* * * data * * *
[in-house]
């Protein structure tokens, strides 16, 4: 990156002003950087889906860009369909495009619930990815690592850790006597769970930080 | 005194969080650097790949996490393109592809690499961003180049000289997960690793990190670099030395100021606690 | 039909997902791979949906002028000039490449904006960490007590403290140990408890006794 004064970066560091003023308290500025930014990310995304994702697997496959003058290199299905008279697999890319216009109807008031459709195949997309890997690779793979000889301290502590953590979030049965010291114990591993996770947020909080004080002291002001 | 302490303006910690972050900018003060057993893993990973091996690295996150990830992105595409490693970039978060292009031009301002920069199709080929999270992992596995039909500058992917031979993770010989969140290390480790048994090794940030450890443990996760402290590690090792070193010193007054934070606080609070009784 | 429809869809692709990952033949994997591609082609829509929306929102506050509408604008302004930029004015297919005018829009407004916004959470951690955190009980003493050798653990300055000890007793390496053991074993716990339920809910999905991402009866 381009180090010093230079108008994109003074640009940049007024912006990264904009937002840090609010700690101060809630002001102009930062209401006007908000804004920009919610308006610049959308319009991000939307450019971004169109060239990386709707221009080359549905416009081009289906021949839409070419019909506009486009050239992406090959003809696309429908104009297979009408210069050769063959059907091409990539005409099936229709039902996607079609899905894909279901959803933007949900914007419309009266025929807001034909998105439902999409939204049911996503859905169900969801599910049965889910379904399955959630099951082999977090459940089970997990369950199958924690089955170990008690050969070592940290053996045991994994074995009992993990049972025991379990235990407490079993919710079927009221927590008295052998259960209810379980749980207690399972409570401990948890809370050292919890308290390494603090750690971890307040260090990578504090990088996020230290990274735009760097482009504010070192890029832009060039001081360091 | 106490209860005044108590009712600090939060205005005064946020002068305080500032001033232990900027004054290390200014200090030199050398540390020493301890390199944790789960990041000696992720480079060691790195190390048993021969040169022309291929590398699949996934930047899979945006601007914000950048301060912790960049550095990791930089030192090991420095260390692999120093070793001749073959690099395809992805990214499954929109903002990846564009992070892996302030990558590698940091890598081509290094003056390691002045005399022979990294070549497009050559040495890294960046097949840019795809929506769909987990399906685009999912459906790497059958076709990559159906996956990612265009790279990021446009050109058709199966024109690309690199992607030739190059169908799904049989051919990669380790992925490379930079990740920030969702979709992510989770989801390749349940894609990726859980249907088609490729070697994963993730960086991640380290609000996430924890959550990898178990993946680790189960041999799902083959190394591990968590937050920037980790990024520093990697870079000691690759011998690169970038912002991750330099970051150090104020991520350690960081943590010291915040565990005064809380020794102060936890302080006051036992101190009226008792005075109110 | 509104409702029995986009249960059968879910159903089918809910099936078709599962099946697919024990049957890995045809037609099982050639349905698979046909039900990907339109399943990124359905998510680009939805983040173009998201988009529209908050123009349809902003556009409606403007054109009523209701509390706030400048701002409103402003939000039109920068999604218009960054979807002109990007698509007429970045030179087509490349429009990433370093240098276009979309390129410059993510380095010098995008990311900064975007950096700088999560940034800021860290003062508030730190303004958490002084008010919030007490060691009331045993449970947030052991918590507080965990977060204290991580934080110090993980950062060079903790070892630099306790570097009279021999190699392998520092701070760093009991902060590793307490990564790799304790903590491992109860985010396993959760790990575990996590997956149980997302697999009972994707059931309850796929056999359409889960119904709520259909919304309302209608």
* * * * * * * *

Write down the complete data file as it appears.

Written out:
[in-house]
């Protein structure tokens, strides 16, 4: 990156002003950087889906860009369909495009619930990815690592850790006597769970930080 | 005194969080650097790949996490393109592809690499961003180049000289997960690793990190670099030395100021606690 | 039909997902791979949906002028000039490449904006960490007590403290140990408890006794 004064970066560091003023308290500025930014990310995304994702697997496959003058290199299905008279697999890319216009109807008031459709195949997309890997690779793979000889301290502590953590979030049965010291114990591993996770947020909080004080002291002001 | 302490303006910690972050900018003060057993893993990973091996690295996150990830992105595409490693970039978060292009031009301002920069199709080929999270992992596995039909500058992917031979993770010989969140290390480790048994090794940030450890443990996760402290590690090792070193010193007054934070606080609070009784 | 429809869809692709990952033949994997591609082609829509929306929102506050509408604008302004930029004015297919005018829009407004916004959470951690955190009980003493050798653990300055000890007793390496053991074993716990339920809910999905991402009866 381009180090010093230079108008994109003074640009940049007024912006990264904009937002840090609010700690101060809630002001102009930062209401006007908000804004920009919610308006610049959308319009991000939307450019971004169109060239990386709707221009080359549905416009081009289906021949839409070419019909506009486009050239992406090959003809696309429908104009297979009408210069050769063959059907091409990539005409099936229709039902996607079609899905894909279901959803933007949900914007419309009266025929807001034909998105439902999409939204049911996503859905169900969801599910049965889910379904399955959630099951082999977090459940089970997990369950199958924690089955170990008690050969070592940290053996045991994994074995009992993990049972025991379990235990407490079993919710079927009221927590008295052998259960209810379980749980207690399972409570401990948890809370050292919890308290390494603090750690971890307040260090990578504090990088996020230290990274735009760097482009504010070192890029832009060039001081360091 | 106490209860005044108590009712600090939060205005005064946020002068305080500032001033232990900027004054290390200014200090030199050398540390020493301890390199944790789960990041000696992720480079060691790195190390048993021969040169022309291929590398699949996934930047899979945006601007914000950048301060912790960049550095990791930089030192090991420095260390692999120093070793001749073959690099395809992805990214499954929109903002990846564009992070892996302030990558590698940091890598081509290094003056390691002045005399022979990294070549497009050559040495890294960046097949840019795809929506769909987990399906685009999912459906790497059958076709990559159906996956990612265009790279990021446009050109058709199966024109690309690199992607030739190059169908799904049989051919990669380790992925490379930079990740920030969702979709992510989770989801390749349940894609990726859980249907088609490729070697994963993730960086991640380290609000996430924890959550990898178990993946680790189960041999799902083959190394591990968590937050920037980790990024520093990697870079000691690759011998690169970038912002991750330099970051150090104020991520350690960081943590010291915040565990005064809380020794102060936890302080006051036992101190009226008792005075109110 | 509104409702029995986009249960059968879910159903089918809910099936078709599962099946697919024990049957890995045809037609099982050639349905698979046909039900990907339109399943990124359905998510680009939805983040173009998201988009529209908050123009349809902003556009409606403007054109009523209701509390706030400048701002409103402003939000039109920068999604218009960054979807002109990007698509007429970045030179087509490349429009990433370093240098276009979309390129410059993510380095010098995008990311900064975007950096700088999560940034800021860290003062508030730190303004958490002084008010919030007490060691009331045993449970947030052991918590507080965990977060204290991580934080110090993980950062060079903790070892630099306790570097009279021999190699392998520092701070760093009991902060590793307490990564790799304790903590491992109860985010396993959760790990575990996590997956149980997302697999009972994707059931309850796929056999359409889960119904709520259909919304309302209608």